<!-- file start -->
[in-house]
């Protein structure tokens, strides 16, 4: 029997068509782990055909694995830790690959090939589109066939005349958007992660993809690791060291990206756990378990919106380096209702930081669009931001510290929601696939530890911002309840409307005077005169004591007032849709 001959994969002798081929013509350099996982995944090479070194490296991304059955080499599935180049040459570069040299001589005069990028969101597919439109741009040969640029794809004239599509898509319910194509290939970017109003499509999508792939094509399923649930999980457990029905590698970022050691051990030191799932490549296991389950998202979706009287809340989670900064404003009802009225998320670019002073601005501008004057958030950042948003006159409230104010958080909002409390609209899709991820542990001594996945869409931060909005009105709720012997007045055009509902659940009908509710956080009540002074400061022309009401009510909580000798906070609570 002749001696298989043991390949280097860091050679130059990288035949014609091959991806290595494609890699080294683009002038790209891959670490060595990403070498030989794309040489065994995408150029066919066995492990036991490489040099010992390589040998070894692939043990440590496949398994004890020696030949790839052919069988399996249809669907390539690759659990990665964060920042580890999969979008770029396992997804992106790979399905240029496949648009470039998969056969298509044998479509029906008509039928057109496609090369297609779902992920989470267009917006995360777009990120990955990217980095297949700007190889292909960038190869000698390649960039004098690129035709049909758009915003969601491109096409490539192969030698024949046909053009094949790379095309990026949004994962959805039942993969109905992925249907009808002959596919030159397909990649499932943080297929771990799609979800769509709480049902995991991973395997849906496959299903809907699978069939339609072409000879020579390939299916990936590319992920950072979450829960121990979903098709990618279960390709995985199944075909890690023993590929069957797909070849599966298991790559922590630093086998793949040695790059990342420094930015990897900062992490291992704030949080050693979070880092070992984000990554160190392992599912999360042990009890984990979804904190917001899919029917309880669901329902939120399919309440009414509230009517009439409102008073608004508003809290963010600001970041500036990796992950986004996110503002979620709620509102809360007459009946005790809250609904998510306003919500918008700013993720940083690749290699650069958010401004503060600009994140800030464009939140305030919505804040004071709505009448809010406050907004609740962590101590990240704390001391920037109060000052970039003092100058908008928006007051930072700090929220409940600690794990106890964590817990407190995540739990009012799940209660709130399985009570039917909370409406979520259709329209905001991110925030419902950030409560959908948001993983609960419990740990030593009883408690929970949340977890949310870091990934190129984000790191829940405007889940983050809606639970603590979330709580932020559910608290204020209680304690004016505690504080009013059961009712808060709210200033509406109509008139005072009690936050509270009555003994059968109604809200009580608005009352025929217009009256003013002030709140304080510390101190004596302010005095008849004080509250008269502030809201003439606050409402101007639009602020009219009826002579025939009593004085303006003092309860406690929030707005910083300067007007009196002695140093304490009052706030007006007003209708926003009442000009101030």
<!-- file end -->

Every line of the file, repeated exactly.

[in-house]
């Protein structure tokens, strides 16, 4: 029997068509782990055909694995830790690959090939589109066939005349958007992660993809690791060291990206756990378990919106380096209702930081669009931001510290929601696939530890911002309840409307005077005169004591007032849709 001959994969002798081929013509350099996982995944090479070194490296991304059955080499599935180049040459570069040299001589005069990028969101597919439109741009040969640029794809004239599509898509319910194509290939970017109003499509999508792939094509399923649930999980457990029905590698970022050691051990030191799932490549296991389950998202979706009287809340989670900064404003009802009225998320670019002073601005501008004057958030950042948003006159409230104010958080909002409390609209899709991820542990001594996945869409931060909005009105709720012997007045055009509902659940009908509710956080009540002074400061022309009401009510909580000798906070609570 002749001696298989043991390949280097860091050679130059990288035949014609091959991806290595494609890699080294683009002038790209891959670490060595990403070498030989794309040489065994995408150029066919066995492990036991490489040099010992390589040998070894692939043990440590496949398994004890020696030949790839052919069988399996249809669907390539690759659990990665964060920042580890999969979008770029396992997804992106790979399905240029496949648009470039998969056969298509044998479509029906008509039928057109496609090369297609779902992920989470267009917006995360777009990120990955990217980095297949700007190889292909960038190869000698390649960039004098690129035709049909758009915003969601491109096409490539192969030698024949046909053009094949790379095309990026949004994962959805039942993969109905992925249907009808002959596919030159397909990649499932943080297929771990799609979800769509709480049902995991991973395997849906496959299903809907699978069939339609072409000879020579390939299916990936590319992920950072979450829960121990979903098709990618279960390709995985199944075909890690023993590929069957797909070849599966298991790559922590630093086998793949040695790059990342420094930015990897900062992490291992704030949080050693979070880092070992984000990554160190392992599912999360042990009890984990979804904190917001899919029917309880669901329902939120399919309440009414509230009517009439409102008073608004508003809290963010600001970041500036990796992950986004996110503002979620709620509102809360007459009946005790809250609904998510306003919500918008700013993720940083690749290699650069958010401004503060600009994140800030464009939140305030919505804040004071709505009448809010406050907004609740962590101590990240704390001391920037109060000052970039003092100058908008928006007051930072700090929220409940600690794990106890964590817990407190995540739990009012799940209660709130399985009570039917909370409406979520259709329209905001991110925030419902950030409560959908948001993983609960419990740990030593009883408690929970949340977890949310870091990934190129984000790191829940405007889940983050809606639970603590979330709580932020559910608290204020209680304690004016505690504080009013059961009712808060709210200033509406109509008139005072009690936050509270009555003994059968109604809200009580608005009352025929217009009256003013002030709140304080510390101190004596302010005095008849004080509250008269502030809201003439606050409402101007639009602020009219009826002579025939009593004085303006003092309860406690929030707005910083300067007007009196002695140093304490009052706030007006007003209708926003009442000009101030």